The speed in which you are swimming. When just used as a general term “tempo pace” your swim speed should be comfortable, maintainable speed. A “good tempo” would be considered swimming at a moderately fast pace.
A drill that makes kicking with a kickboard more challenging. Instead of holding your kickboard parallel on the waterline as you normally would, hold it perpendicular to the water. Half of the kickboard should be under the water and half should stick straight out of the water creating a 'tombstone' appearance. To increase resistance hold the kickboard deeper in the water for less resistance allow more of the kickboard to stick out of the water.
Turn on the T
A turn drill that can be used when swimming any stroke. Most pools have a dark line on the bottom of the pool drawn down the center of each lane. The end of this line usually forms a 'T' shape a few feet away from the wall. When swimming into the wall, you will turn on this 'T' then create your own momentum to start your next length instead of using momentum from pushing off the wall. No part of your body should touch the wall when doing this drill.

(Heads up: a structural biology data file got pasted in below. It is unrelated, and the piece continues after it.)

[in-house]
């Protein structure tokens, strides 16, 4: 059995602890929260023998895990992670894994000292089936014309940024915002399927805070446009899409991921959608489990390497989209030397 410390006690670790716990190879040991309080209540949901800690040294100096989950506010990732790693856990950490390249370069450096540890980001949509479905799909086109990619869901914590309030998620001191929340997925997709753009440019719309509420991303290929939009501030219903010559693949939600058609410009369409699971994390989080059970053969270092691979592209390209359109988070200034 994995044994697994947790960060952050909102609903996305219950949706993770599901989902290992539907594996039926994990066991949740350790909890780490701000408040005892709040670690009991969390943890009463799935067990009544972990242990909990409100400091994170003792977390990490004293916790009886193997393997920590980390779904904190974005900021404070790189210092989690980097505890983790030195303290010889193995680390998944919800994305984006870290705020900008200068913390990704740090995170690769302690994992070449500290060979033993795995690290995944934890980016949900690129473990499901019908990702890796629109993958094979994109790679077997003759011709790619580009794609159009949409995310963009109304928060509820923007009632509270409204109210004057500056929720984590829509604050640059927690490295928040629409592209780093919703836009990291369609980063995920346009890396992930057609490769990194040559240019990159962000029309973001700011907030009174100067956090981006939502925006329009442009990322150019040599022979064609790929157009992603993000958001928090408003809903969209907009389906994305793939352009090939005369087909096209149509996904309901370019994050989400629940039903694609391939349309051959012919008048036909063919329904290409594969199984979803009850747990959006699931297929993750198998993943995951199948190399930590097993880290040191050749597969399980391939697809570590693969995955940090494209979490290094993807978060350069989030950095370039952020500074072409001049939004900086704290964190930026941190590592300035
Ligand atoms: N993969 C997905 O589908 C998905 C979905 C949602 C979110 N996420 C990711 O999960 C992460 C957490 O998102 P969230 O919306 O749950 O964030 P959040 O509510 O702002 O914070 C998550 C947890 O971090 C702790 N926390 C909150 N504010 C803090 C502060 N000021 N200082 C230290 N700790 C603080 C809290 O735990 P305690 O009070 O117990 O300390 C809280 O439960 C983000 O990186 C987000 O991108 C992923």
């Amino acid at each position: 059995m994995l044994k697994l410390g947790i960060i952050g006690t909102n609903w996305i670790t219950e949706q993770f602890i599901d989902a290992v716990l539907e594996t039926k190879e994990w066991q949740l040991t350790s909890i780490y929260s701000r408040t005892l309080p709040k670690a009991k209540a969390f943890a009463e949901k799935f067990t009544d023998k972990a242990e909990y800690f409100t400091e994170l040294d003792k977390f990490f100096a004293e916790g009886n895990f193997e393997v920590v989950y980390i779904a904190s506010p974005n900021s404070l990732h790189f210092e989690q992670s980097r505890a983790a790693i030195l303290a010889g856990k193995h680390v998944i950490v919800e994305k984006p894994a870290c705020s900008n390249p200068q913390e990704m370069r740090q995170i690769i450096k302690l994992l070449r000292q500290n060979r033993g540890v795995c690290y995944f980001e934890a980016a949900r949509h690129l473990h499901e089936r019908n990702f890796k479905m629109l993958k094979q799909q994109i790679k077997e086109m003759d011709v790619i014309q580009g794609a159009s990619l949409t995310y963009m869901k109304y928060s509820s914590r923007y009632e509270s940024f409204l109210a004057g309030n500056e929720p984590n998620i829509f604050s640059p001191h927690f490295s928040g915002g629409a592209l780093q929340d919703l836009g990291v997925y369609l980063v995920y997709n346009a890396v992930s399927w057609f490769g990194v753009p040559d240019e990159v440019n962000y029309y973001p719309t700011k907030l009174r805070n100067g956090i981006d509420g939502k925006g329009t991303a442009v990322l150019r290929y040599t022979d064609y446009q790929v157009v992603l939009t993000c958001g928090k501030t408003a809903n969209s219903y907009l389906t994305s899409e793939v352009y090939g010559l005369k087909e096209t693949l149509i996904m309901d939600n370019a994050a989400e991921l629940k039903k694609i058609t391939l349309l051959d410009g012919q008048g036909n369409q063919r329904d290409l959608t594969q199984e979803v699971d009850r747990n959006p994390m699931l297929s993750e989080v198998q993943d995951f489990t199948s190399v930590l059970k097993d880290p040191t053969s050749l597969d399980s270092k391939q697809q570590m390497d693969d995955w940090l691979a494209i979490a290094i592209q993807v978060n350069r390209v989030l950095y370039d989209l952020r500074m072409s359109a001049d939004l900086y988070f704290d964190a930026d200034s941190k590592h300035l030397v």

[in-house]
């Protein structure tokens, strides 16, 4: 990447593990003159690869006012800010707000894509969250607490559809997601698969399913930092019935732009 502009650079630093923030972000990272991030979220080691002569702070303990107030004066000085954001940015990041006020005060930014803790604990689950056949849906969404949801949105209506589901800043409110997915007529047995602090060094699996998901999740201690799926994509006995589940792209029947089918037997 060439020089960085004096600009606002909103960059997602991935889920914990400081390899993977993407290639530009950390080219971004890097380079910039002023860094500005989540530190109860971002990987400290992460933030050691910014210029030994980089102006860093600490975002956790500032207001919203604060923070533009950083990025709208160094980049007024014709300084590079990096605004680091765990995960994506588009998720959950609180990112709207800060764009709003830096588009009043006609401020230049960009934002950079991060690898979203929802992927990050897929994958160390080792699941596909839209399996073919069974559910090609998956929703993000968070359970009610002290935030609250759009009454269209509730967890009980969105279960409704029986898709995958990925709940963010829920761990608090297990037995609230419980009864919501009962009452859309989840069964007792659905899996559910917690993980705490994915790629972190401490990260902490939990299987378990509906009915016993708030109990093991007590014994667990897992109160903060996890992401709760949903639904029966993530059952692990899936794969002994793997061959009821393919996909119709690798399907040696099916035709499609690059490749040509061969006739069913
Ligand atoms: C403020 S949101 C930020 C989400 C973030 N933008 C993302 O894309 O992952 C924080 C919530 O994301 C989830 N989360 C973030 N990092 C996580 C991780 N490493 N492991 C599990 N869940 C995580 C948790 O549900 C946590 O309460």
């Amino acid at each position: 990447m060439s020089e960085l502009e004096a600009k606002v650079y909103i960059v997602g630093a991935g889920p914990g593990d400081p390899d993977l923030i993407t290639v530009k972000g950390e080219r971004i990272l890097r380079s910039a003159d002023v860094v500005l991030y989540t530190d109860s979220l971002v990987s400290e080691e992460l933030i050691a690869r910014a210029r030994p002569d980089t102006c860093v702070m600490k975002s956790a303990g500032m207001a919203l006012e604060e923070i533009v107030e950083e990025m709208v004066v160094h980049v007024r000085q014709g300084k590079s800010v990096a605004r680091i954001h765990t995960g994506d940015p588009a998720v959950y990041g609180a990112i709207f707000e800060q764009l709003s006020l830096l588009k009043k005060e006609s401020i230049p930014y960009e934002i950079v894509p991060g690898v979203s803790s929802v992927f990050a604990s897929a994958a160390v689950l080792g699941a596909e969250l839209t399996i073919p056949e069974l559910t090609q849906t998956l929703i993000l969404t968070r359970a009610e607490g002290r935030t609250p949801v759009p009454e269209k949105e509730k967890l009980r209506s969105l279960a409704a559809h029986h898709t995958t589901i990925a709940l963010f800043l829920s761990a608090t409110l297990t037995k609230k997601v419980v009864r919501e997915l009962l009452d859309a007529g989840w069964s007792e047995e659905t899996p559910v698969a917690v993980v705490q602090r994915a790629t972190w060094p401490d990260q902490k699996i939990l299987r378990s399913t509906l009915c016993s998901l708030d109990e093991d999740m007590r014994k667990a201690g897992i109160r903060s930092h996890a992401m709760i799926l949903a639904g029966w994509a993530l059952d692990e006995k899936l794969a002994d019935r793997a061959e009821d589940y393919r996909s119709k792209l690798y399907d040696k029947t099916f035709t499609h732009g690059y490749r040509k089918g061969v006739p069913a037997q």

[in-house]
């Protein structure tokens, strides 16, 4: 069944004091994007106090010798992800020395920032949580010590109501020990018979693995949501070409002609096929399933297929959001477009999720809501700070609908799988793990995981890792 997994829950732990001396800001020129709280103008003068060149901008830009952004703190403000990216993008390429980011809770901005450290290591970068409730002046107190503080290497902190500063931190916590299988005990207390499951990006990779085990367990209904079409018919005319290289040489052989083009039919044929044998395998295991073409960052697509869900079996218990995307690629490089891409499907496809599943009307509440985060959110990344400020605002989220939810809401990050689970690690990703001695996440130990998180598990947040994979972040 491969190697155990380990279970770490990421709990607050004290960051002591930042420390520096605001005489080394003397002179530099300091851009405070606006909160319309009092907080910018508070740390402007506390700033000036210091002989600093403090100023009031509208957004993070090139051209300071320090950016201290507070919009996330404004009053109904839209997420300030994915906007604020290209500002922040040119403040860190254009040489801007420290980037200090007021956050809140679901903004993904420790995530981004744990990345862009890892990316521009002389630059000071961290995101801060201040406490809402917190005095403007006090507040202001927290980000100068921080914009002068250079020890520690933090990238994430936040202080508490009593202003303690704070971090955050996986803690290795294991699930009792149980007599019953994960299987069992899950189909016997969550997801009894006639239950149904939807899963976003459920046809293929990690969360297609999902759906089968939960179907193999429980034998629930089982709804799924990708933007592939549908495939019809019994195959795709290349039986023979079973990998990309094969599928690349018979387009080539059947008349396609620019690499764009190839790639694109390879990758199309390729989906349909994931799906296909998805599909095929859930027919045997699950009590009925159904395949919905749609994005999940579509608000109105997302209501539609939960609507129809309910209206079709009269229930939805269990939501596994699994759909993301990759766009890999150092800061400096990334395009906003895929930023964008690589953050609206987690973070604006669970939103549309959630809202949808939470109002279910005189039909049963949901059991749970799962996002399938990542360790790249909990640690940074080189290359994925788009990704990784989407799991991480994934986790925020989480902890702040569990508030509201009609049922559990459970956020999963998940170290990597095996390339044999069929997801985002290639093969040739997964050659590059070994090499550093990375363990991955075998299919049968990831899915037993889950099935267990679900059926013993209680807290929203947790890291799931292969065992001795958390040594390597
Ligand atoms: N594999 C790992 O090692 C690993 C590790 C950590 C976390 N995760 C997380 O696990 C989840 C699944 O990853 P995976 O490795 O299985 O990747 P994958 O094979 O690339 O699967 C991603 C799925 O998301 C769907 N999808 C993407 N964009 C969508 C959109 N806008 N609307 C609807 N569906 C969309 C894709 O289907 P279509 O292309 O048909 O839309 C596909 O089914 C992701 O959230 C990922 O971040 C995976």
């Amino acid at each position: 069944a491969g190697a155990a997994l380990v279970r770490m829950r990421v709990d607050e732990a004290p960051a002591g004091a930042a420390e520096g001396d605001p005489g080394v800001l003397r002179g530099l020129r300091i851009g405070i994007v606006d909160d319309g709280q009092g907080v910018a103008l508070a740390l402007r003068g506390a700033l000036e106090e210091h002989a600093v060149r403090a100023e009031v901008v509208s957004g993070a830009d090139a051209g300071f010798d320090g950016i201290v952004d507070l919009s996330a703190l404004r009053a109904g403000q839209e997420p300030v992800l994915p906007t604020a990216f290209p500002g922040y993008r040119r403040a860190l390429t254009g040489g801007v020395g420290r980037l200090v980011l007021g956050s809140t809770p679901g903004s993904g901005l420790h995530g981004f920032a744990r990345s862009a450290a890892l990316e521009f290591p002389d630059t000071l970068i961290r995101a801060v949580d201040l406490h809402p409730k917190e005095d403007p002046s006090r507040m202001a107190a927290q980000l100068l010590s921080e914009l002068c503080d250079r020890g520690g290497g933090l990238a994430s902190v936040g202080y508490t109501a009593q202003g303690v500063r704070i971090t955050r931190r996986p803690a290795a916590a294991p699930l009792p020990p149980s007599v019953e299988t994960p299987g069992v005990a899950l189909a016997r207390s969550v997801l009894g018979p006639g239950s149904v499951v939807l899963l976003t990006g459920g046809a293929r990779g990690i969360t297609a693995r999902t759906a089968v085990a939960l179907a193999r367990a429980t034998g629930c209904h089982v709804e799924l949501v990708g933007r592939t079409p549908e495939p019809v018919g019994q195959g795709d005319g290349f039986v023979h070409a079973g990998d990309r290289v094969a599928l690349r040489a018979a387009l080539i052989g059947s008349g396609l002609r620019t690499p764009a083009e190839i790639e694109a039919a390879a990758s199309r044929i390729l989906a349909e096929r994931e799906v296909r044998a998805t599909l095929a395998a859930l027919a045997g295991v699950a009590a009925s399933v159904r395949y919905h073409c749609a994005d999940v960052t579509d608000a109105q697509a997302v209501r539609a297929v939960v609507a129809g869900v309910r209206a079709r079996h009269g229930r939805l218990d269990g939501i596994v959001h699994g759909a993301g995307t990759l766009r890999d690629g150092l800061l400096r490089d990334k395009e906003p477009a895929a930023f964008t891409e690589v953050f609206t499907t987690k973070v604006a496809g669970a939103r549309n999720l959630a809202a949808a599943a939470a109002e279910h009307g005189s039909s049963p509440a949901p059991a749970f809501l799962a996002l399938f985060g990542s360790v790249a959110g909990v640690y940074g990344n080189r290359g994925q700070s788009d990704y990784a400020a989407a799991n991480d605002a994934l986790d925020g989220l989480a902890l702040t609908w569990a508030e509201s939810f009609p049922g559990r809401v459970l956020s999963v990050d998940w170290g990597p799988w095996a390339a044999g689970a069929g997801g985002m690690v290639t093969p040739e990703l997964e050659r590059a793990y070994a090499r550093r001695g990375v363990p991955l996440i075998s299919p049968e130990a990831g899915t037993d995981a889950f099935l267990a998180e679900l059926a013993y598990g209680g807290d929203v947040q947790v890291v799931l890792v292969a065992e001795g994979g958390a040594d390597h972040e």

A good freestyle and backstroke drill in which your arms slide underneath the surface of the water during the recovery phase of the stroke instead of moving through the air to get back in front of your body. When using this drill as a freestyle drill it resembles the doggie paddle but your head should remain in the water and turn to the side over your arm when a breath is needed. No part of your arm should break the surface of the water during any phase of your stroke.
A turn drill that works best in water deeper than four feet and can be used when swimming any stroke. As you swim forward, dive under the water when you're a few feet away from the wall. Using your forward momentum and core strength do a flip turn or touch the wall with both hands a few feet under the surface of the water. Do not let any part of your body break the surface while turning. Push off the wall as you normally would, insert an underwater pull if necessary, and continue swimming. A fast, 'tight' turn will make this drill much easier to accomplish.
Kicking with your body in the upright position. You'll stay in one spot and don't need a board. The same as what some folks call 'treading water.' Go to water that's deeper than your height, put your arms in the air (or keep them underwater if you need some extra help keeping your head up) and kick fast.